BEER-SHEVA, Israel, July 17 (UPI) -- Sleep deprivation the first few hours after a significant trauma reduces the risk of post-traumatic stress disorder, Israeli researchers say.
Hagit Cohen of Ben-Gurion University of the Negev and Joseph Zohar of Tel Aviv University and colleagues conducted a series of experiments involving sleep deprivation approximately 6 hours immediately after exposure to a traumatic event and found the development of post trauma-like behavioral responses was reduced.
Approximately 20 percent of people exposed to a severe traumatic event, such as a car or work accident, terrorist attack or war, retain the memory of the event for many years causing difficulties in the one's functioning in daily life.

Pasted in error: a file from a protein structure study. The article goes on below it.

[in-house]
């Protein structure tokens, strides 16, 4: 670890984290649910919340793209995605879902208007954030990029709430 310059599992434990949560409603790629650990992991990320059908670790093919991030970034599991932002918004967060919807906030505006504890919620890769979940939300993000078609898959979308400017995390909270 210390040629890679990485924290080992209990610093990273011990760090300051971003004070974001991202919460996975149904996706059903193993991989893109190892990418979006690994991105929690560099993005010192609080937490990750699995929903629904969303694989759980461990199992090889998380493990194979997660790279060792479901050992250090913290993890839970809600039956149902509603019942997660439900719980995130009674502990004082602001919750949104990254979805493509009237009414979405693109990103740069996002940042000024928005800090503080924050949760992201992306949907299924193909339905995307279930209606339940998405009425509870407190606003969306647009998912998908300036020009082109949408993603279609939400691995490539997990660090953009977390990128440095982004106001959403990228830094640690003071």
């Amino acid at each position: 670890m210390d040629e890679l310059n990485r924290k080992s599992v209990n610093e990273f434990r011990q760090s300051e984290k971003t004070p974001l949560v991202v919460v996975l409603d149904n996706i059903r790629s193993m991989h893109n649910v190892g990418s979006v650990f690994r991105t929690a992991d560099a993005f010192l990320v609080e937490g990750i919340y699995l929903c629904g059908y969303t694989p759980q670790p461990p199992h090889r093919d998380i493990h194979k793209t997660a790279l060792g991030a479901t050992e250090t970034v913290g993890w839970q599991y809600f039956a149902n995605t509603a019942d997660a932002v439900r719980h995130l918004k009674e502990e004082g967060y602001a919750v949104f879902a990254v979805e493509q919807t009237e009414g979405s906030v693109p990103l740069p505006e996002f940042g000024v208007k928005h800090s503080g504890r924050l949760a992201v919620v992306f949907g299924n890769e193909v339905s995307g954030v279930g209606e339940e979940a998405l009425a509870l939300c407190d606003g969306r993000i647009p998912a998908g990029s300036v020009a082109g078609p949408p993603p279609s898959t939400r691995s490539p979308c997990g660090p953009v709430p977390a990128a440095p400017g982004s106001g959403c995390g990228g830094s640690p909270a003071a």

In the experiments, rats underwent sleep deprivation after exposure to trauma -- predator scent stress exposure -- and did not exhibit later behavior indicating memory of the event. A control group of rats that was allowed to sleep after the stress exposure did remember, as shown by post trauma-like behavior.
"As is the case for human populations exposed to severe stress, 15 percent to 20 percent of the animals develop long-term disruptions in their behavior," Cohen said in a statement. "Our research method for this study is, we believe, a breakthrough in biomedical research."
The findings were published in the Neuropsychopharmacology.